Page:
sell the idea that the first document was worth reading.
It is often much more difficult, if not impossible, to prove that a document
is meaningless than to extract the sense from a meaningful one. The observations
in this paper do not constitute an unequivocal proof that the Beale treasure
cipher, Bl, is a hoax, but they do constitute strong evidence that the
Declaration of Independence was used to encipher at least the long alphabetic
string. This fact should be taken into account in any theory of the authorship
and intent of the Beale Ciphers.
REFERENCES
1. Hammer, Carl. 1979. "How Did TJB Encode B2?" Cryptologia. 3: 915.
2. Innis, P. B. 1964. "The Beale Fortune." Argosy. August: 7071,
8284.
3. Kahn, David. 1967. The Codebreakers. New York: Macmillan. 771772.
1 WITCOHEIBN 101 LLATPOHTTS 201 AAEHSTMAMD 301 HOTPKOGBIA
11 FOPTDTPBWH 111 TRGAIAMDTJ 211 TSWEASTTRT 311 HORIAUAHID
21 CTWAATAATP 121 PFTCOTGTWA 221 BATFTWTAAB 321 OTEOAATOTS
31 OTETSAESTW 131 FOGBDOTEII 231 WALTOAAUPI 331 TPTLFBSTAC
41 TLONAONGET 141 TROTPTAOTA 241 TSOEADTRTU 341 WHHRHATLTM
51 ADRTTOOMRT 151 IATINGLIFO 251 ADIITRIITD 351 WANFTPGHHF
61 TSDTCWITTT 161 SPAOIPISFA 261 TTOSGATPNG 361 HGTPLOIAPI
71 SWHTTTBSET 171 TTSSMLTETS 271 FTFSSHBTPS 371 USITOTHASB
81 AMACETTAEB 181 AHPIWDTGLE 281 OTCASINTNW 381 OAWSSHHUNT
91 TCWCURTATA 191 SNBCFLATCA 291 CTTATFSOGT 391 ATTHHRTPOL
401 FTAOLDOPUT 501 IOAHRTTPAL 601 OATAAPOTSH 701 AUFPTBAMTT
41l PWRTRORITL 511 FTETSRITME 611 HEAMONOASH 711 PFAMWTSCOT
421 ARITTAFTTO 521 TATDOTFWAC 621 SOOTHOPAEO 721 IOTSFCOOTW
431 HHCTLBAPUU 531 WHHETPTPOT 631 TSHHKAUITO 731 APOTWFITOU
441 ADFTDOTPRF 541 SFTPOTLFNO 641 PSAWTCOOLH 741 WOCFDUIMCO
451 TSPOFTICWH 551 FRTPOTETMH 651 HATRTMIOAS 751 TBOTBJFTUB
461 MHHDRHRFOW 561 ARTCONAOLH 661 TTCPHHCWOT 761 STBTFPOFAT
471 MFHIOTROTP 571 HOTAOJBRHA 671 SUTAJFTOCA 771 FSOELIANPE
481 HHRFALTASD 581 TLFEJPHHMJ 681 UBOLGHATTA 781 TAAGAEIBSA
491 TCOTBEWTLP 591 DOHWAFTTOT 691 OPLFQLBOAT 791 TRIAOAEAFI
801 FITSARITCF 901 TABWCOCAPS 1001 TOWHPFRITM 1101 AWHCTBTTOO
811 TAOCAOMVLA 911 PITMBAATUI 1011 HTORPHBAOB 1111 CKTDTUWWII
821 AYTFOOGFSO 921 HOACNHHCOF 1021 RIAPWCITMB 1121 OCACTTHBDT
831 OLADTIWPTL 931 CTCOTHSTBA 1031 EAWMDATIUT 1131 TVOJAOCWMT
841 FUIACWHHAG 941 ATCTBTEOTF 1041 BTROAFPNHW 1141 AITNWDOSAH
851 HBDUOOHPAW 951 ABOTFTBTHH 1051 BWIATOBBWH 1151 TAWHTROMEI
861 WAUHHPOSRO 961 HEDIAUAHET 1061 WTFTTTOABT 1161 WIPFWTTROT
871 CBOTADTLOO 971 BOTIOOFTMI 1071 LTEAUJOUWH 1171 USOAIGCAAT
881 PHIATTTLAO 981 SWKROWIAUD 1081 RTOTCOOEAS 1181 TSJOTWFTRO
891 FMTCTWODDA 991 OAAXACIESO 1091 HWHATTNJAM 1191 OIDITNABAO
1201 TGPOTCSPAD 1301 FROTPODMWM
1211 TTUCAAOROT 1311 PTEOOLOFAO
1221 BFAISTTAAF 1321 SH
1231 AATTBCATAP
1241 CBTATSOGBI
1251 AOTBTDATAF
1261 AISTHFPTLW
1271 CPCAECATDA
1281 OAATWISMOR
1291 DAFTSOTDWI
Table I. Initial letters of words in the
Declaration of Independence.
71 194 38 1701 89 76 11 83 1629 48 94 63 132 16 111 95 84 341 975
14 40 64 27 81 139 213 63 90 1120 8 15 3 126 2018 40 74 758 485
604 230 436 664 582 150 251 284 308 231 124 211 486 225 401 370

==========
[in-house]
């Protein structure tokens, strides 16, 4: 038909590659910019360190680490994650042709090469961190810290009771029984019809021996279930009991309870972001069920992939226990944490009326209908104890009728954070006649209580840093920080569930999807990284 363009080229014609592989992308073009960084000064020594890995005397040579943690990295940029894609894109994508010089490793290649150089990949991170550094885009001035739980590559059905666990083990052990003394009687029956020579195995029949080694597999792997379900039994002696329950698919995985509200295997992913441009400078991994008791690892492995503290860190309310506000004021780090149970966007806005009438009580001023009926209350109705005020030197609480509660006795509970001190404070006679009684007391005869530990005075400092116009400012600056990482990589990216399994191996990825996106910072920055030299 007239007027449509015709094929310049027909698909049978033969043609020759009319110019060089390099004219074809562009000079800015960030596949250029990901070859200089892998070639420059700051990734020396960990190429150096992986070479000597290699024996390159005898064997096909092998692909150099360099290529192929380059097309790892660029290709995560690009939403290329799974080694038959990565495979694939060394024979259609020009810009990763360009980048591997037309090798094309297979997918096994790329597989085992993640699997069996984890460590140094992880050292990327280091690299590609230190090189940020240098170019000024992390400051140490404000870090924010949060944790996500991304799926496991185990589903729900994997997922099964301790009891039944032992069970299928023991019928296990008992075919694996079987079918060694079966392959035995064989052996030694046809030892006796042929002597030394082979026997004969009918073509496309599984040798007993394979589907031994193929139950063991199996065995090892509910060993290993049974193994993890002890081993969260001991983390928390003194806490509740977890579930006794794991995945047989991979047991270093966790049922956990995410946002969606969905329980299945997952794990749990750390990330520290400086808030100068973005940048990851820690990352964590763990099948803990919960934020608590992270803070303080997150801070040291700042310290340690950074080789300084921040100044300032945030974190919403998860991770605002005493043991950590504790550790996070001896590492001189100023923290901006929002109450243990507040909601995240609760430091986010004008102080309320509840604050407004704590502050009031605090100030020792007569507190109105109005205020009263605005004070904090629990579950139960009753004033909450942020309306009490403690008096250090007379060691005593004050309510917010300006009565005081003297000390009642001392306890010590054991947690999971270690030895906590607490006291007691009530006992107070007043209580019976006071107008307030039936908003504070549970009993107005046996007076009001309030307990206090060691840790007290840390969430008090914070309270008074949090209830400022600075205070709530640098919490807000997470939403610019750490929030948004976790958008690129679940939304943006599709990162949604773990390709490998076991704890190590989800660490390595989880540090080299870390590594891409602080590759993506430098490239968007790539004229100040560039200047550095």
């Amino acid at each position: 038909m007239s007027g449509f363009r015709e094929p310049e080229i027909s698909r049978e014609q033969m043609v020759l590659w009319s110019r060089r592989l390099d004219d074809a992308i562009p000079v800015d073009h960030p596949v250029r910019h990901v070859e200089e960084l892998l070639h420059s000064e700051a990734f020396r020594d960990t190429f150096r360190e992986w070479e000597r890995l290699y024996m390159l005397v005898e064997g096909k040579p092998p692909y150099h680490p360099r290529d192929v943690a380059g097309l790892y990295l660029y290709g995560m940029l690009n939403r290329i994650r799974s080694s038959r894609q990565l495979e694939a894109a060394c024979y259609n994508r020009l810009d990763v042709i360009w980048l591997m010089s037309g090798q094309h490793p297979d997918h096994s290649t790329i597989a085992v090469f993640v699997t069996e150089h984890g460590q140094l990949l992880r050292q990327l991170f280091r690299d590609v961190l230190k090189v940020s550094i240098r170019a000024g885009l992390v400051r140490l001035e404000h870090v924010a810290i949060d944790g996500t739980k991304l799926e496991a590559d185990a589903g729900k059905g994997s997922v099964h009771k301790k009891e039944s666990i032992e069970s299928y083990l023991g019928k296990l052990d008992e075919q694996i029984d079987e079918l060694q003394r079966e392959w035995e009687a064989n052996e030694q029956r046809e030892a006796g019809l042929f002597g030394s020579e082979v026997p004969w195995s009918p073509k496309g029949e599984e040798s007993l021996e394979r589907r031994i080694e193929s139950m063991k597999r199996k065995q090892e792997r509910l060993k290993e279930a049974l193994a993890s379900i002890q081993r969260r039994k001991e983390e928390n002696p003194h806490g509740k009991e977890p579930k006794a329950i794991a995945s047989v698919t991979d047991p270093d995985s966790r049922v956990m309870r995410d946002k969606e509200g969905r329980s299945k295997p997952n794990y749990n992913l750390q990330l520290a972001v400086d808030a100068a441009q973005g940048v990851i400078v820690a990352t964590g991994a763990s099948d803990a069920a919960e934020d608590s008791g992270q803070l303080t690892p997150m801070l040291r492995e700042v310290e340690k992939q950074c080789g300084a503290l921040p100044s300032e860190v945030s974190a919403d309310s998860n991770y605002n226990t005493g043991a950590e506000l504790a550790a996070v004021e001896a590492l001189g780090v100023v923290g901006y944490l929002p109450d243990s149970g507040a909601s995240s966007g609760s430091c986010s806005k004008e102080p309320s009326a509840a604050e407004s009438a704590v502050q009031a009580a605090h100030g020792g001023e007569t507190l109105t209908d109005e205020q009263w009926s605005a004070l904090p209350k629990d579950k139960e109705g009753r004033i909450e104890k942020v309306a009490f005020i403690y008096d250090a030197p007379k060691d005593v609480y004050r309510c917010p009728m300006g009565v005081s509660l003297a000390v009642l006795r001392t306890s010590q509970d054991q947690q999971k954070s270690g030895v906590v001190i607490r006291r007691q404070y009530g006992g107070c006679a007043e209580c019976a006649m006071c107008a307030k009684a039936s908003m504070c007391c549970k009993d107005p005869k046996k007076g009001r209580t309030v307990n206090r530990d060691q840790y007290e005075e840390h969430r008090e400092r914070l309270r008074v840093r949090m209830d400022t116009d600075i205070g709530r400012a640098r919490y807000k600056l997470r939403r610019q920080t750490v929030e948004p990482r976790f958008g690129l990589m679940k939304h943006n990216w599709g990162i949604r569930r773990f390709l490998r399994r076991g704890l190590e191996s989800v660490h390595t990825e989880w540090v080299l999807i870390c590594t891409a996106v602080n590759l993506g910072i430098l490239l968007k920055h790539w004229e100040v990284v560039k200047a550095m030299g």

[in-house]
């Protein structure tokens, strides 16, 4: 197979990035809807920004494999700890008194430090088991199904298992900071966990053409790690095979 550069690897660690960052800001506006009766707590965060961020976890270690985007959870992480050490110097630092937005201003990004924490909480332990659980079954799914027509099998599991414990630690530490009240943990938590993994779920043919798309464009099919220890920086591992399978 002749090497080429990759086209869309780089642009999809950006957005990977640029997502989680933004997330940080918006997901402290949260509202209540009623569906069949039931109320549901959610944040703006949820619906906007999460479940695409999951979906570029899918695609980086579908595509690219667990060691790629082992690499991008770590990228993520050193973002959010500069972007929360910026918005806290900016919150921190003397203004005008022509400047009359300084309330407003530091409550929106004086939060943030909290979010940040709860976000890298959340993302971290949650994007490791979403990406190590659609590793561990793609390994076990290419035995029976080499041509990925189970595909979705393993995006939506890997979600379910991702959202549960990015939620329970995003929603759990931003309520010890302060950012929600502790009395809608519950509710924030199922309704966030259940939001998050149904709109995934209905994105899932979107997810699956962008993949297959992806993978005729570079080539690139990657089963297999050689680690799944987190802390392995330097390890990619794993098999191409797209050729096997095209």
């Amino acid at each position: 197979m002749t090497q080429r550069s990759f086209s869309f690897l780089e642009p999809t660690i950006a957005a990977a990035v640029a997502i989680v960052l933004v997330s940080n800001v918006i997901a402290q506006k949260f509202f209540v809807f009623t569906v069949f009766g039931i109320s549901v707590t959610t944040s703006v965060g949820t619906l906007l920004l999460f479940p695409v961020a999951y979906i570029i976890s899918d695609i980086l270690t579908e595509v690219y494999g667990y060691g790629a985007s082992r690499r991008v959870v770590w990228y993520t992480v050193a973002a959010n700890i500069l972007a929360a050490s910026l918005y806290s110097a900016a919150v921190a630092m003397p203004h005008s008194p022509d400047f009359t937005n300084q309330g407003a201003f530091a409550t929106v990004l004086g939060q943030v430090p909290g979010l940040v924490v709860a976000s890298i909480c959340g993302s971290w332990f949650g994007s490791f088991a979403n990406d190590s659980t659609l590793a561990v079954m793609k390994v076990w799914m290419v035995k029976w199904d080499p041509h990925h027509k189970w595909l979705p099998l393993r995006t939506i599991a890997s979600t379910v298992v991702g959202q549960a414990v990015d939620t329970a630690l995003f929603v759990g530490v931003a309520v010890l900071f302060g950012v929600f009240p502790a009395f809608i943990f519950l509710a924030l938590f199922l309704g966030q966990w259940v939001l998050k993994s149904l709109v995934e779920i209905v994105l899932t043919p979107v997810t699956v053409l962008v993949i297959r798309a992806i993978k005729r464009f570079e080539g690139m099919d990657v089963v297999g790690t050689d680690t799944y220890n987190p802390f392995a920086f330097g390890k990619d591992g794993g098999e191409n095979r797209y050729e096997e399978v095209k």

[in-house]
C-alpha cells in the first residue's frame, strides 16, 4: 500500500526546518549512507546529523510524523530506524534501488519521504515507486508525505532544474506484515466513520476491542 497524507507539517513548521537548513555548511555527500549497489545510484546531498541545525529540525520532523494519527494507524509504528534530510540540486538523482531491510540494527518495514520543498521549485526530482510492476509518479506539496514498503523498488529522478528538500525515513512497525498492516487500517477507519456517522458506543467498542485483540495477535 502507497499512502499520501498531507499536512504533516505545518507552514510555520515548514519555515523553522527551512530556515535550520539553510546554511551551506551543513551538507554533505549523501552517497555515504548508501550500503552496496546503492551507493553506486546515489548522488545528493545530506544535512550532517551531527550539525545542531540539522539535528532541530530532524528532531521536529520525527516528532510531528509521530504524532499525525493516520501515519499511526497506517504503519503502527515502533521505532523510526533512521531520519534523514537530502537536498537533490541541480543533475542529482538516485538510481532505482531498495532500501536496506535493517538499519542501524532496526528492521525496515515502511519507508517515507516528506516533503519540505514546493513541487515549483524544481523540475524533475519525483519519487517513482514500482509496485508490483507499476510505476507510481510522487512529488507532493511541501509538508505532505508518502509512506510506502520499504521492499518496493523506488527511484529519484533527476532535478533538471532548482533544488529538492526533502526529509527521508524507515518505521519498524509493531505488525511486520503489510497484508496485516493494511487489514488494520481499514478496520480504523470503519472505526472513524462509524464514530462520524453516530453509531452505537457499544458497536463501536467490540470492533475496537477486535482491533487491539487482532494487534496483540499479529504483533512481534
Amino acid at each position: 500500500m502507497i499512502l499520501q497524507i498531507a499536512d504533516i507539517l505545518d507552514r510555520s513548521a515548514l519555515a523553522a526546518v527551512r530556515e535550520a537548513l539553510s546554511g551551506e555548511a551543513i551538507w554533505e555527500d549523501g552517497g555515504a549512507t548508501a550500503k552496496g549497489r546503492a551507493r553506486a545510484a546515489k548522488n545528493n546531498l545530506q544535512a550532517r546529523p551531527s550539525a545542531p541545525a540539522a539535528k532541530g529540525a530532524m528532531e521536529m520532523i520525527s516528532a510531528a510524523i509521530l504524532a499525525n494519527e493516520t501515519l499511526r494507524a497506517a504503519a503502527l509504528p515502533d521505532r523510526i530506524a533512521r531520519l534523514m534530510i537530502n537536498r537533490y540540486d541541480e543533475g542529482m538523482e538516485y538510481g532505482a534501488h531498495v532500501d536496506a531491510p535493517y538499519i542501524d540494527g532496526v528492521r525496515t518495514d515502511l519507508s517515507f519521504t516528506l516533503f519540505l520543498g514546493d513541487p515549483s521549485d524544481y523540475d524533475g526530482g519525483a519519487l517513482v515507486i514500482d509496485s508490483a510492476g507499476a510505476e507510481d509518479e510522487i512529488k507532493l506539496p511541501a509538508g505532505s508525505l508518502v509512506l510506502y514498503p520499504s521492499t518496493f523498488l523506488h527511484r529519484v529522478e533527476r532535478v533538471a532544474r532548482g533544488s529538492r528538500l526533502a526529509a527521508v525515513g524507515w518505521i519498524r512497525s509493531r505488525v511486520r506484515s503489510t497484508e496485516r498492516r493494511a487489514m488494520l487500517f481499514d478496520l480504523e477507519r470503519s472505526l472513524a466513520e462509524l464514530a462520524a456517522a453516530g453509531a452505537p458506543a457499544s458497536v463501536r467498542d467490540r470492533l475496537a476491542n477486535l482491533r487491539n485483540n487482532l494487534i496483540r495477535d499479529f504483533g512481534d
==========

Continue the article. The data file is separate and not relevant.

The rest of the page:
11 101 305 139 189 17 33 88 208 193 145 1 94 73 416 918 263 28
500 538 356 117 136 219 27 176 130 10 460 25 485 18 436 65 84 200
283 118 320 138 36 416 280 15 71 224 961 44 16 401 39 88 61 304
12 21 24 283 134 92 63 246 486 682 7 219 184 360 780 18 64 463
474 131 160 79 73 440 95 18 64 581 34 69 128 367 460 17 81 12 103
820 62 116 97 103 862 70 60 1317 471 540 208 121 890 346 36 150
59 568 614 13 120 63 219 812 2160 1780 99 35 18 21 136 872 15 28
170 88 4 30 44 112 18 147 436 195 320 37 122 113 6 140 8 120 305
42 58 461 44 106 301 13 408 680 93 86 116 530 82 568 9 102 38 416
89 71 216 728 965 818 2 38 121 195 14 326 148 234 18 55 131 234
361 824 5 81 623 48 961 19 26 33 10 1101 365 92 88 181 275 346
20l 206 86 36 219 320 829 840 68 326 19 48 122 85 216 284 919 861
326 985 233 64 68 232 431 960 50 29 81 216 321 603 14 612 81 360
36 51 62 194 78 60 200 314 676 112 4 28 18 61 136 247 819 921
1060 464 895 10 6 66 119 38 41 49 602 423 962 302 294 875 78 14
23 111 109 62 31 501 823 216 280 34 24 150 1000 162 286 19 21 17
340 19 242 31 86 234 140 607 115 33 191 67 104 86 52 88 16 80 121
67 95 122 216 548 96 11 201 77 364 218 65 667 890 236 154 211 10
98 34 119 56 216 119 71 218 1164 1496 1817 51 39 210 36 3 19 540
232 22 141 617 84 290 80 46 207 411 150 29 38 46 172 85 194 36
261 543 897 624 18 212 416 127 931 19 4 63 96 12 l01 418 16 140
230 460 538 19 27 88 612 1431 90 716 275 74 83 11 426 89 72 84
1300 1706 814 221 132 40 102 34 858 975 1101 84 16 79 23 16 81
122 324 403 912 227 936 447 55 86 34 43 212 107 96 314 264 1065
323 328 601 203 124 95 216 814 2906 654 820 2 301 112 176 213 71
87 96 202 35 10 2 41 17 84 221 736 820 214 11 60 760
Table II. The Beale Treasure Cipher
(B1).
SCS?E TFA?G CDOTT UCWOT WTAAI WDBII DTT?W TTAAB BPLAA ABWCT
LTFIF LKILP EAABP WCHOT OAPPP MORAL ANHAA BBCCA CDDEA OSDSF
HNTFT ATPOC ACBCD DLBER IFEBT HIFOE HUUBT TTTTI HPAOA ASATA
ATTOM TAPOA AAROM PJDRA ??TSB COBDA AACPN RBABF DEFGH IIJKL
MMNOH PPAWT ACMOB LSOES SOAVI SPFTA OTBTF THFOA OGHWT ENALC
AASAA TTARD SLTAW GFESA UWAOL TTAHH TTASO TTEAF AASCS TAIFR
CABTO TLHHD TNHWT STEAI EOAAS TWTTS OITSS TAAOP IWCPC WSOTT
IOIES ITTDA TTPIU FSFRF ABPTC COAIT NATTO STSTF ??ATD ATWTA
TTOCW TOMPA TSOTE CATTO TBSOG CWCDR OLITI BHPWA AE?BT STAFA
EWCI? CBOWL TPOAC TEWTA FOAIT HTTTT OSHRI STEOO ECUSC ?RAIH
RLWST RASNI TPCBF AEFTB
Table III. "Decryption" of B1 using the
DOI.